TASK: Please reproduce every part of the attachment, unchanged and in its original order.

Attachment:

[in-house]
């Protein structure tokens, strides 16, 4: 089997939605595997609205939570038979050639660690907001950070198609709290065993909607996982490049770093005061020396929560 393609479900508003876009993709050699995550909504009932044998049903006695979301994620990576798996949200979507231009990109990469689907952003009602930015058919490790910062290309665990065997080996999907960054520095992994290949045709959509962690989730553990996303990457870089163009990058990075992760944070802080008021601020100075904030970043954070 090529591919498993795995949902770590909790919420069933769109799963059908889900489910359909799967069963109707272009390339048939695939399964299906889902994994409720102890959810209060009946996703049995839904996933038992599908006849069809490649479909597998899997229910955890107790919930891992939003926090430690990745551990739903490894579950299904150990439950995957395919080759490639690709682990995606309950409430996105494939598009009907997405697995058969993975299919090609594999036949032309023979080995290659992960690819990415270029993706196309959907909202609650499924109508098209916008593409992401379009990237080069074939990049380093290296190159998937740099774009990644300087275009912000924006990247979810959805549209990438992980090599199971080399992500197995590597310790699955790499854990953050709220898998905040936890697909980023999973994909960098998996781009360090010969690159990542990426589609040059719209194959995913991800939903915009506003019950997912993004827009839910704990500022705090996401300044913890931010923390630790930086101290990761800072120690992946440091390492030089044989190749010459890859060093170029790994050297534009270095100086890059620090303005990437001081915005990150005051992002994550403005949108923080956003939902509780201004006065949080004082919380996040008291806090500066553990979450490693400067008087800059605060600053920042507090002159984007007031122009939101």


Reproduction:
[in-house]
């Protein structure tokens, strides 16, 4: 089997939605595997609205939570038979050639660690907001950070198609709290065993909607996982490049770093005061020396929560 393609479900508003876009993709050699995550909504009932044998049903006695979301994620990576798996949200979507231009990109990469689907952003009602930015058919490790910062290309665990065997080996999907960054520095992994290949045709959509962690989730553990996303990457870089163009990058990075992760944070802080008021601020100075904030970043954070 090529591919498993795995949902770590909790919420069933769109799963059908889900489910359909799967069963109707272009390339048939695939399964299906889902994994409720102890959810209060009946996703049995839904996933038992599908006849069809490649479909597998899997229910955890107790919930891992939003926090430690990745551990739903490894579950299904150990439950995957395919080759490639690709682990995606309950409430996105494939598009009907997405697995058969993975299919090609594999036949032309023979080995290659992960690819990415270029993706196309959907909202609650499924109508098209916008593409992401379009990237080069074939990049380093290296190159998937740099774009990644300087275009912000924006990247979810959805549209990438992980090599199971080399992500197995590597310790699955790499854990953050709220898998905040936890697909980023999973994909960098998996781009360090010969690159990542990426589609040059719209194959995913991800939903915009506003019950997912993004827009839910704990500022705090996401300044913890931010923390630790930086101290990761800072120690992946440091390492030089044989190749010459890859060093170029790994050297534009270095100086890059620090303005990437001081915005990150005051992002994550403005949108923080956003939902509780201004006065949080004082919380996040008291806090500066553990979450490693400067008087800059605060600053920042507090002159984007007031122009939101």